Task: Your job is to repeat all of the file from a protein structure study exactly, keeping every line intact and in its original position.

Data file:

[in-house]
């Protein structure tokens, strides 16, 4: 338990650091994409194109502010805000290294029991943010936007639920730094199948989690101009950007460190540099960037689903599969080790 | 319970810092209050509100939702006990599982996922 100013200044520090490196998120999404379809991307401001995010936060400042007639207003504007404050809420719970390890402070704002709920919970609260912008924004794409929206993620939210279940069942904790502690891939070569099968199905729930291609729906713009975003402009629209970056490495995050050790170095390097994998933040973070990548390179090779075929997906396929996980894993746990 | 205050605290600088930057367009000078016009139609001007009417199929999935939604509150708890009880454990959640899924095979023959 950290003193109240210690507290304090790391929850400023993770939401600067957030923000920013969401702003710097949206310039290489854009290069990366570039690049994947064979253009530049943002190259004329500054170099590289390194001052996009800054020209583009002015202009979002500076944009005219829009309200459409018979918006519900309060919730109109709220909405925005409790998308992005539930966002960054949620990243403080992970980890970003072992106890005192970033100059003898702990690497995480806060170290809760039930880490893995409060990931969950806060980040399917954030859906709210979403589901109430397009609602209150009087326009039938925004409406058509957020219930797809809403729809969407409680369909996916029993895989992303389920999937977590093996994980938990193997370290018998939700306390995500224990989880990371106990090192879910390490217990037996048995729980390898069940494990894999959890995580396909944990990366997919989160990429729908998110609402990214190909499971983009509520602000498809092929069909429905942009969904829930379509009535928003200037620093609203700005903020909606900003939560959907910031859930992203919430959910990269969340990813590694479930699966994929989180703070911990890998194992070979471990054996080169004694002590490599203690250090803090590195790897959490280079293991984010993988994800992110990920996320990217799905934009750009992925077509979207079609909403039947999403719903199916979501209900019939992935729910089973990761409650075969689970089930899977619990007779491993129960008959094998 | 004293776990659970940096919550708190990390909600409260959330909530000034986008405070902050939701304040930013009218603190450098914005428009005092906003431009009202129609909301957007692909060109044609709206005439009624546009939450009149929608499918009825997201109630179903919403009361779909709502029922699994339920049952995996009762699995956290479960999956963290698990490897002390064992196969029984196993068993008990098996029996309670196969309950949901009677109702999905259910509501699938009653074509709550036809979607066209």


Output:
[in-house]
């Protein structure tokens, strides 16, 4: 338990650091994409194109502010805000290294029991943010936007639920730094199948989690101009950007460190540099960037689903599969080790 | 319970810092209050509100939702006990599982996922 100013200044520090490196998120999404379809991307401001995010936060400042007639207003504007404050809420719970390890402070704002709920919970609260912008924004794409929206993620939210279940069942904790502690891939070569099968199905729930291609729906713009975003402009629209970056490495995050050790170095390097994998933040973070990548390179090779075929997906396929996980894993746990 | 205050605290600088930057367009000078016009139609001007009417199929999935939604509150708890009880454990959640899924095979023959 950290003193109240210690507290304090790391929850400023993770939401600067957030923000920013969401702003710097949206310039290489854009290069990366570039690049994947064979253009530049943002190259004329500054170099590289390194001052996009800054020209583009002015202009979002500076944009005219829009309200459409018979918006519900309060919730109109709220909405925005409790998308992005539930966002960054949620990243403080992970980890970003072992106890005192970033100059003898702990690497995480806060170290809760039930880490893995409060990931969950806060980040399917954030859906709210979403589901109430397009609602209150009087326009039938925004409406058509957020219930797809809403729809969407409680369909996916029993895989992303389920999937977590093996994980938990193997370290018998939700306390995500224990989880990371106990090192879910390490217990037996048995729980390898069940494990894999959890995580396909944990990366997919989160990429729908998110609402990214190909499971983009509520602000498809092929069909429905942009969904829930379509009535928003200037620093609203700005903020909606900003939560959907910031859930992203919430959910990269969340990813590694479930699966994929989180703070911990890998194992070979471990054996080169004694002590490599203690250090803090590195790897959490280079293991984010993988994800992110990920996320990217799905934009750009992925077509979207079609909403039947999403719903199916979501209900019939992935729910089973990761409650075969689970089930899977619990007779491993129960008959094998 | 004293776990659970940096919550708190990390909600409260959330909530000034986008405070902050939701304040930013009218603190450098914005428009005092906003431009009202129609909301957007692909060109044609709206005439009624546009939450009149929608499918009825997201109630179903919403009361779909709502029922699994339920049952995996009762699995956290479960999956963290698990490897002390064992196969029984196993068993008990098996029996309670196969309950949901009677109702999905259910509501699938009653074509709550036809979607066209």